A proposal to eliminate the state income tax would likely produce higher property taxes, and that won't make Oklahomans happy, three economic professors said Wednesday.
“We hate property taxes in this state,” said Robert Dauffenbach, director of the Center for Economic and Managerial Research at the University of Oklahoma.
Dauffenbach, along with Oklahoma City University's Russell Evans and Mickey Hepner of the University of Central Oklahoma, discussed economic matters during a forum hosted by the Greater Oklahoma City Chamber of Commerce.
Dauffenbach noted that $3 of every $8 in state revenue comes from income taxes.
“Pardon the facts, but I don't really see how we can get from here to there,” he said.
Gov. Mary Fallin's Task Force on Economic Development and Job Creation called for the elimination of the state income tax over the next decade. Several state lawmakers also support elimination of the income tax, with many claiming it would spur economic development.
Texas, which is among nine states that do not levy a personal income tax, has been held up as a model for some who favor elimination of the state sales tax.
Hepner, dean of UCO's college of business administration, said over the past decade, Oklahoma's economy, per capita income and median household income have grown faster than those measures in Texas and most states that levy no income tax.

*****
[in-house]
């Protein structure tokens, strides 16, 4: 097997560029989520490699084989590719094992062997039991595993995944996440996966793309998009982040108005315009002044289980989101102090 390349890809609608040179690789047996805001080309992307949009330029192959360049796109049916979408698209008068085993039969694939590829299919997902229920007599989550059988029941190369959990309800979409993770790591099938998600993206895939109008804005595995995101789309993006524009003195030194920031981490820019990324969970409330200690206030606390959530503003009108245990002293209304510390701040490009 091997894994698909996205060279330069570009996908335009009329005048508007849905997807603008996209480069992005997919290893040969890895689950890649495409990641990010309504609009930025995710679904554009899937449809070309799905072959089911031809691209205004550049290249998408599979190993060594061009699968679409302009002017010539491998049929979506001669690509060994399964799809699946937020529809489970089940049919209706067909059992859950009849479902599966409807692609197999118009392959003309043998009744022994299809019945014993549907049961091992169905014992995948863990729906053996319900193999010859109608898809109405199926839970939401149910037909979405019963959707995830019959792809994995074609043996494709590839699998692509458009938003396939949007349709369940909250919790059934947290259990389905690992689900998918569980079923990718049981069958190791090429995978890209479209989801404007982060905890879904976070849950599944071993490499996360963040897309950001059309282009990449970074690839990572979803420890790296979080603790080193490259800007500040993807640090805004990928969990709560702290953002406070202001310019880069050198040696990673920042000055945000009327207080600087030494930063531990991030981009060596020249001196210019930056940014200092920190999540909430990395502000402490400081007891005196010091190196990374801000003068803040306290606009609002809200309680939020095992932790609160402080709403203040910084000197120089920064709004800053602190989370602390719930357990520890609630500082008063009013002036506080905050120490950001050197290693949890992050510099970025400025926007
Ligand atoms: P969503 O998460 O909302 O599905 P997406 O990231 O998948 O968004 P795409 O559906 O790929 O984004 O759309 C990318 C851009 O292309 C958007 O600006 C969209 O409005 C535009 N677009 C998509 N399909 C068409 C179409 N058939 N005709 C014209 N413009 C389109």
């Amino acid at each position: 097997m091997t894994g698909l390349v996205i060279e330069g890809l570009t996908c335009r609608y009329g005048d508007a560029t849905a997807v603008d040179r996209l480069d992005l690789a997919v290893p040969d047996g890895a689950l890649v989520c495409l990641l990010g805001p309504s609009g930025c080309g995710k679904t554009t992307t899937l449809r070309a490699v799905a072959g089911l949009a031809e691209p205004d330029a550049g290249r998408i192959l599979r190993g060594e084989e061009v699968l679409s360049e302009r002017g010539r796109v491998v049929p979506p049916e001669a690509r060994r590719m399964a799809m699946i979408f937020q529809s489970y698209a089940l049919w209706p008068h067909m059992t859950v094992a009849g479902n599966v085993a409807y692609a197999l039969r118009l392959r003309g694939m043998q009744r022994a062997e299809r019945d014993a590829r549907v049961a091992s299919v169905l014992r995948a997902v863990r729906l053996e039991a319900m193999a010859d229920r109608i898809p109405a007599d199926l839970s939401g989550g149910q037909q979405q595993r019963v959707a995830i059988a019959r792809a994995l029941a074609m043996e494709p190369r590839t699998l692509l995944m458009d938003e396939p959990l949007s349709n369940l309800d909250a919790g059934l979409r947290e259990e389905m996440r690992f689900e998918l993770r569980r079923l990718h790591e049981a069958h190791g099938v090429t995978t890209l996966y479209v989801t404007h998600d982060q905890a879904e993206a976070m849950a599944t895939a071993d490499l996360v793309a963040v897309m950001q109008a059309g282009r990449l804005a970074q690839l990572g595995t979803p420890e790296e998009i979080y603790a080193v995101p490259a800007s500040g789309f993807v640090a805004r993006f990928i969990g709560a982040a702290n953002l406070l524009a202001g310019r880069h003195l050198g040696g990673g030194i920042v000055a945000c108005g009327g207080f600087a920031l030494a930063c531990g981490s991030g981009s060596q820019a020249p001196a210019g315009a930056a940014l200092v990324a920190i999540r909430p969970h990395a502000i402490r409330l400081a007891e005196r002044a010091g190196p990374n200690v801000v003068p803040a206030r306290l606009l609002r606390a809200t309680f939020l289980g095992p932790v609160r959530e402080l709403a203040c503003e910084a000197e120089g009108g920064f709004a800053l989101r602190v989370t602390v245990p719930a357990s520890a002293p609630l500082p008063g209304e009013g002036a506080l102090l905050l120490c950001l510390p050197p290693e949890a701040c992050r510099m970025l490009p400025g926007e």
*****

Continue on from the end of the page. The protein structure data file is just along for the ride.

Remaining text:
“I don't know about you, but to me that says instead of us trying to be more like them, maybe they should be a little bit more like us,” Hepner said.
The Texas tax model also places a greater burden on middle-income and low-income taxpayers than among the very wealthiest residents, Hepner said.
“That's the Texas model that we would be moving towards,” he said. “On the issue of fairness, I would find that objectionable.”
Evans, executive director of OCU's Steven C. Agee Economic Research and Policy Institute, said the different methods states use to fund government could offer economic development opportunities by allowing corporate leaders to “choose which one best serves their industry.”
Evans said the issue needs a statewide discussion of priorities for government spending before determining how to proceed with tax reform.
“I think often when we talk about tax reform, it's code for tax cuts, which is not really fiscal reform,” Evans said. “I think it looks at one angle without really looking at the big picture.”
Oklahomans bear a lesser tax burden than their counterparts in most other states, Evans said.
The economics professors also discussed the large role that energy plays in Oklahoma's relatively strong economy, how much private investment the MAPS 3 project might draw to Oklahoma City and the concerns they hold about long-term federal government entitlement spending obligations.